Monday, November 4, 2013

Female ordination? An interview with CS Lewis

Mr. Lewis thanks so much for the opportunity to interview you today on a topic that has been much discussed since you left us, female ordination. This certainly is a major issue in the Church today. In fact, knowing whether someone supports female ordination is almost enough to predict where they will stand on many of issues in the Church. What do you make of women who seek ordination?
I have every respect for those who wish women to be priestesses. I think they are sincere and pious and sensible people. Indeed, in a way they are too sensible... For at first sight all the rationality... is on the side of the innovators. We are short of priests. We have discovered in one profession after another that women can do very well all sorts of things which were once supposed to be in the power of men alone... What, then, except prejudice begotten by tradition, forbids us to draw on the huge reserves which could pour into the priesthood if women were here, as in so many other professions, put on the same footing as men?
That's exactly what many proponents of female ordination would claim, that predjuice alone keeps women from the priesthood, that advocates of an all male priesthood hold women in contempt.
That this reaction does not spring from any contempt for women is, I think, plain from history. The Middle Ages carried their reverence for one Woman to a point at which the charge could be plausibly made that the Blessed Virgin became in their eyes almost "a fourth Person of the Trinity". But never, so far as I know, in all those ages was anything remotely resembling a sacerdotal office attributed to her.  All salvation depends on the decision which (the Virgin Mary) made in the words Ecce ancilla; she is united in nine months" inconceivable intimacy with the eternal Word; she stands at the foot of the cross." But she is absent both from the Last Supper and from the descent of the Spirit at Pentecost. Such is the record of Scripture.
But weren't the conditions in first century Palestine such that Christ couldn't have included Mary as one of the Apostles? Isn't that merely an element of the culture Christ lived in?
Nor can you daff (the Sciptural evidence) aside by saying that local and temporary conditions condemned women to silence and private life. There were female preachers. One man had four daughters who all "prophesied", i.e. preached. There were prophetesses even in Old Testament times. Prophetesses, not priestesses.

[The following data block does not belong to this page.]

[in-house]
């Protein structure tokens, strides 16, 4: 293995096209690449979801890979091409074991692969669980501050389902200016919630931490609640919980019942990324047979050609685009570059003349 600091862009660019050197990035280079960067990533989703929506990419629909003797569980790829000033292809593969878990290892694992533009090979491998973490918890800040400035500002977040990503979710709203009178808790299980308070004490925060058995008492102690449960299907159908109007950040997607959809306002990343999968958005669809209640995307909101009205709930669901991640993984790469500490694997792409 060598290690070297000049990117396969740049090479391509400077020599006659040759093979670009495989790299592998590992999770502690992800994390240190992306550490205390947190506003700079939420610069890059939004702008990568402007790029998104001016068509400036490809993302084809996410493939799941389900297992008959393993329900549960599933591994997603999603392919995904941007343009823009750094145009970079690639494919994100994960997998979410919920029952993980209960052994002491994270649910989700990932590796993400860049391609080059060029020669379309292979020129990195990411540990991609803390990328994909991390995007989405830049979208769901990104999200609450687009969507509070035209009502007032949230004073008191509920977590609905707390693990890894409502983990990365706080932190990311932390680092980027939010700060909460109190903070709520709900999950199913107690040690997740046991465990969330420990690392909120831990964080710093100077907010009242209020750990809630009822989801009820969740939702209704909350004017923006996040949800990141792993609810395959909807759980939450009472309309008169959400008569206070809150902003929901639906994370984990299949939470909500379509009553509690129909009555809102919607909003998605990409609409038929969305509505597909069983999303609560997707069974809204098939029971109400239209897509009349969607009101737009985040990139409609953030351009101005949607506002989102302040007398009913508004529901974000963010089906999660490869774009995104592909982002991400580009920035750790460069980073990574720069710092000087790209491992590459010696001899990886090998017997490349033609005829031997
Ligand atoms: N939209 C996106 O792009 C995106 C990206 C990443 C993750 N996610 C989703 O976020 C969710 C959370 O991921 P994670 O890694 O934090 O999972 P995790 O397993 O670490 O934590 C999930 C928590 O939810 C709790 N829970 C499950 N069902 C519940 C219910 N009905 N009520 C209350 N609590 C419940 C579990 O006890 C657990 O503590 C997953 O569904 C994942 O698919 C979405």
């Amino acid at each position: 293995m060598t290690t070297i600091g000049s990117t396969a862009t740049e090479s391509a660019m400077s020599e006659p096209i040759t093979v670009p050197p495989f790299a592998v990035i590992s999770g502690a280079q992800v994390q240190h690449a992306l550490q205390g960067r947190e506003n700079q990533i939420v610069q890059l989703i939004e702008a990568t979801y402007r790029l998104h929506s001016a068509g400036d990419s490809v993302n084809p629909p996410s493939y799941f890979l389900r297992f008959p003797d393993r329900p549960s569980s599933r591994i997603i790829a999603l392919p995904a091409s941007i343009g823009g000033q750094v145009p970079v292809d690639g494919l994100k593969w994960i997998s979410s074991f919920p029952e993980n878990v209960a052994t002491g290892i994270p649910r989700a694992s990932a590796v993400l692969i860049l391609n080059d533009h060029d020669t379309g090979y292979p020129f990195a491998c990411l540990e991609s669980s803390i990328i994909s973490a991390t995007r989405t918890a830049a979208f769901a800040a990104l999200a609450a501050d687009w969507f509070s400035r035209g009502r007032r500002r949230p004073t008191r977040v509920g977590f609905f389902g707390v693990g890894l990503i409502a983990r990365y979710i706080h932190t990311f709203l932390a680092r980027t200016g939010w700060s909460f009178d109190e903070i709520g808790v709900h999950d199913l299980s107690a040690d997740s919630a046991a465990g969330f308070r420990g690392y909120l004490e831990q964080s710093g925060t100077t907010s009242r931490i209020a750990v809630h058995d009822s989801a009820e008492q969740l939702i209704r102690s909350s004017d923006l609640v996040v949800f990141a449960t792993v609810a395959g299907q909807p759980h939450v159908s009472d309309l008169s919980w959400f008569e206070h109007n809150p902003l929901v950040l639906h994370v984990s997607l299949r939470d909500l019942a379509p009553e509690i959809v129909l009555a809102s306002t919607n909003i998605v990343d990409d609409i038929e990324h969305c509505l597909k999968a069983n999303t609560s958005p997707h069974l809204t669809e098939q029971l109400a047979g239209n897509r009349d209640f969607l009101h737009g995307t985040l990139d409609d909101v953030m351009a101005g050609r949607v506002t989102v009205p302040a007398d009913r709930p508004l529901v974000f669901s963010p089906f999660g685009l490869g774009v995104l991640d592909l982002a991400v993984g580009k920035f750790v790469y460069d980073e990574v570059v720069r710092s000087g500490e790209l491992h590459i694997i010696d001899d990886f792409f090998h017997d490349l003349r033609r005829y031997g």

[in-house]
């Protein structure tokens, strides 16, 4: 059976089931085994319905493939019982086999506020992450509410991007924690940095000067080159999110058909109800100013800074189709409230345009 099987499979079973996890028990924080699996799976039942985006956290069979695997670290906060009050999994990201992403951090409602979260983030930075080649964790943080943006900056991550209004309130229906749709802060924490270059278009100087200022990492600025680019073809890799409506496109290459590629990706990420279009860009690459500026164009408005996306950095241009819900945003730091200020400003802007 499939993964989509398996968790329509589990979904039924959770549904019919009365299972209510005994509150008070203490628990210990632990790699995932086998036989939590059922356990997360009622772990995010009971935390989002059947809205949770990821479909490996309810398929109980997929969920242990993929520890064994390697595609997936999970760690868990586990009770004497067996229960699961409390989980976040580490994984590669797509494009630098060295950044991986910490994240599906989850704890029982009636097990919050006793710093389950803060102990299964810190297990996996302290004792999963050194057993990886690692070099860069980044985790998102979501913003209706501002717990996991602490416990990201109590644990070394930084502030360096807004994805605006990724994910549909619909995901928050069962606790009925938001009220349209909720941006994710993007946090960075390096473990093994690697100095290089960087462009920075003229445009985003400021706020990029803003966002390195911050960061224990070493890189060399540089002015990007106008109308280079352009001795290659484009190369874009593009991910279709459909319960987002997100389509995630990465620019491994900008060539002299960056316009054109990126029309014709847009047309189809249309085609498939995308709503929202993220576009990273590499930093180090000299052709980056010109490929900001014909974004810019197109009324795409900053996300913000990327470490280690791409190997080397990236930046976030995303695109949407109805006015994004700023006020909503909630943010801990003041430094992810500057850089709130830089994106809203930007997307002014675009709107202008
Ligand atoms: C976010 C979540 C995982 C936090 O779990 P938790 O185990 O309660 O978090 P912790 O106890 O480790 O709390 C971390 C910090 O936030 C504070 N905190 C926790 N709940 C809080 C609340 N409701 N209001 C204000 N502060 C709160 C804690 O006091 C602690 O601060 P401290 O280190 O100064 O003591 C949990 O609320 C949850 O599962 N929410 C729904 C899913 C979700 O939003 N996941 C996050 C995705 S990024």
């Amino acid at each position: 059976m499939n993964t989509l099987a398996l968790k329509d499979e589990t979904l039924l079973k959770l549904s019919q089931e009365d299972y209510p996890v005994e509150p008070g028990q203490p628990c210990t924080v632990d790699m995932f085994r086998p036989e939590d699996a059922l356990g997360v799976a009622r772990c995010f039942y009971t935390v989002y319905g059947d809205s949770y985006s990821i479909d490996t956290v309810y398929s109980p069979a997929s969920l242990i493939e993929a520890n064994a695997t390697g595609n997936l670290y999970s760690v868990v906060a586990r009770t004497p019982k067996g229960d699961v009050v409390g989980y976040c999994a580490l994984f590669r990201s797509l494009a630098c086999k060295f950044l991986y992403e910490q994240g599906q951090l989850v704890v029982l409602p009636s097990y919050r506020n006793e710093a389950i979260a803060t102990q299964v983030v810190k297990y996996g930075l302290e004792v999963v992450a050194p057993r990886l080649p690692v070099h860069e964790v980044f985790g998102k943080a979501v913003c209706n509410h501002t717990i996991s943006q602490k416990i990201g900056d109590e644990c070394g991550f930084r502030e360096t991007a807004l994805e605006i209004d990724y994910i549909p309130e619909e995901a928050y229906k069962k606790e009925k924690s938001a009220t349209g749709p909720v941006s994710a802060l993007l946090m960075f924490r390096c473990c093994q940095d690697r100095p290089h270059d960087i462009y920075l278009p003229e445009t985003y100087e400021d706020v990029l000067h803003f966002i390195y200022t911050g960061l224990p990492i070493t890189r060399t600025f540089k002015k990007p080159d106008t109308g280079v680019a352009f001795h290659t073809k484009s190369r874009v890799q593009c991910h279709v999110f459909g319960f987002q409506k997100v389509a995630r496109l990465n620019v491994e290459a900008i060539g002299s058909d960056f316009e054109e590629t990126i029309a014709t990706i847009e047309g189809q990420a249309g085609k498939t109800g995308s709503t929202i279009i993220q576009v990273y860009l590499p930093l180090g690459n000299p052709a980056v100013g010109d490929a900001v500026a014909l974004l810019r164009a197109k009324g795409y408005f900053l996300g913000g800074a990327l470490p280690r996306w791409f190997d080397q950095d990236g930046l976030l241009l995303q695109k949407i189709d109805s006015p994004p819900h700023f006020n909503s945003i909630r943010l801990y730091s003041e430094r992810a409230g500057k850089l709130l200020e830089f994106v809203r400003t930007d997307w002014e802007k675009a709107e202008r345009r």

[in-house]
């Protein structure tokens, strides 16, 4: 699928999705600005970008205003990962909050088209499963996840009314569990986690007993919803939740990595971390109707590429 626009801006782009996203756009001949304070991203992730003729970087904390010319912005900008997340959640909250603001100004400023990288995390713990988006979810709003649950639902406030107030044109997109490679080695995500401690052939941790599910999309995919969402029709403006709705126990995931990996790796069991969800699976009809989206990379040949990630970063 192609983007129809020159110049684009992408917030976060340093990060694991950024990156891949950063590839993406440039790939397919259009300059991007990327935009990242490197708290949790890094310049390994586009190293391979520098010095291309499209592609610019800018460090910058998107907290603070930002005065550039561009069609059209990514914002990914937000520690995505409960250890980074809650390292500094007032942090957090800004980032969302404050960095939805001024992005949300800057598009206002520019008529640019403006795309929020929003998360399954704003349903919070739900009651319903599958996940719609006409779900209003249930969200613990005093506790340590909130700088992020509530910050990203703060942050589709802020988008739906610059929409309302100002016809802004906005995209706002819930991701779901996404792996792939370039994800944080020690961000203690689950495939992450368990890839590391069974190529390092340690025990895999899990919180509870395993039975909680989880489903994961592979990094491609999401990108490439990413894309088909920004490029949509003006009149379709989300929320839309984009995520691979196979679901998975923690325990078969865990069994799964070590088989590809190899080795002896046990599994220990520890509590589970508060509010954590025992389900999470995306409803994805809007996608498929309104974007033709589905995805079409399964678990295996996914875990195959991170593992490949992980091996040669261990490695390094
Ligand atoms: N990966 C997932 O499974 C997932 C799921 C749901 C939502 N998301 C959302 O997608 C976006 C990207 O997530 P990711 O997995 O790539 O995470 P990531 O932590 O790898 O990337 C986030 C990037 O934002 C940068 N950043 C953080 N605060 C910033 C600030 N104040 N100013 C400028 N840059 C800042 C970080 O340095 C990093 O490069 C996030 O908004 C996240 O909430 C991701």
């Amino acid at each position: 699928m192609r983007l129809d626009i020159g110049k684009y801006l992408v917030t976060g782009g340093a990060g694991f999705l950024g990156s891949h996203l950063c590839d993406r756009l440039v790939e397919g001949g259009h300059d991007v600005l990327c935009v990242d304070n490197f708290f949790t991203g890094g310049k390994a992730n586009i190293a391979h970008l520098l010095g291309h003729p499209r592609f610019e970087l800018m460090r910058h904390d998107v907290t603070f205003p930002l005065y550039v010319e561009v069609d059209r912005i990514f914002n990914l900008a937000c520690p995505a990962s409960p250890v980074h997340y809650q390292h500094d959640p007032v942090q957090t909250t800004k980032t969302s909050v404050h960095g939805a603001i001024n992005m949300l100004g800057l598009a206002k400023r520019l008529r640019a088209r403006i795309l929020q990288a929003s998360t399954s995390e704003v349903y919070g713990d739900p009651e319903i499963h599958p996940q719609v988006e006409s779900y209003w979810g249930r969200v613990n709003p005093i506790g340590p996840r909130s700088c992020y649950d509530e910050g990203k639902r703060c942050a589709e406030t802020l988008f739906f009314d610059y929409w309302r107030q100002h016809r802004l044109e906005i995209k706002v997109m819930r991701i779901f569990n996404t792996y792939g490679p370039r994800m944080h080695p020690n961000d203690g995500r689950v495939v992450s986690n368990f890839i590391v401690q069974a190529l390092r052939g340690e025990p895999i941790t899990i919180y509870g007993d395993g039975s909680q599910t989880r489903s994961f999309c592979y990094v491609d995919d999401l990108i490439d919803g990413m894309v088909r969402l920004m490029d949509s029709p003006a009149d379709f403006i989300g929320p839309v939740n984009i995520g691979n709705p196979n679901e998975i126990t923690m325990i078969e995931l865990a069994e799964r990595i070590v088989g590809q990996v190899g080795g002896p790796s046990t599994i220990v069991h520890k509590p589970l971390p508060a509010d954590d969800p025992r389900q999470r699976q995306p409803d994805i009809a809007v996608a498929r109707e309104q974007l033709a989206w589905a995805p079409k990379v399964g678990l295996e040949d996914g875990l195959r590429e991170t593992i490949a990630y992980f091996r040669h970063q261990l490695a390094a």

If women can preach why can't they do the rest of a priest's work?
This question deepens the discomfort of my side. We begin to feel that what really divides us from our opponents is a difference between the meaning which they and we give to the word "priest". The more they speak (and speak truly) about the competence of women in administration, their tact and sympathy as advisers, their national talent for "visiting", the more we feel that the central thing is being forgotten. To us a priest is primarily a representative, a double representative, who represents us to God and God to us. Our very eyes teach us this in church. Sometimes the priest turns his back on us and faces the East - he speaks to God for us: sometimes he faces us and speaks to us for God. We have no objection to a woman doing the first: the whole difficulty is about the second. 
Why should a woman not represent God in that way?
Certainly not because she is necessarily, or even probably, less holy or less charitable or stupider than a man. In that sense she might be as "God-like" as a man; and a given woman much more so than a given man. 
If a woman might be holier than a man, why should the admittedly less holy man be allowed to become a priest while the holier woman is passed over? Wouldn't the holier person, regardless of sex, be a better representative of God?
The sense in which she cannot represent God will perhaps be plainer if we look at the thing the other way round. Suppose the reformer stops saying that a good woman may be like God and begins saying that God is like a good woman. Suppose he says that we might just as well pray to "Our Mother which art in heaven" as to "Our Father". Suppose he suggests that the Incarnation might just as well have taken a female as a male form, and the Second Person of the Trinity be as well called the Daughter as the Son. Suppose, finally, that the mystical marriage were reversed, that the Church were the Bridegroom and Christ the Bride. All this, as it seems to me, is involved in the claim that a woman can represent God as a priest does... 
(I)t is surely the case that if all these supposals were ever carried into effect we should be embarked on a different religion. Goddesses have, of course, been worshipped: many religions have had priestesses. But they are religions quite different in character from Christianity.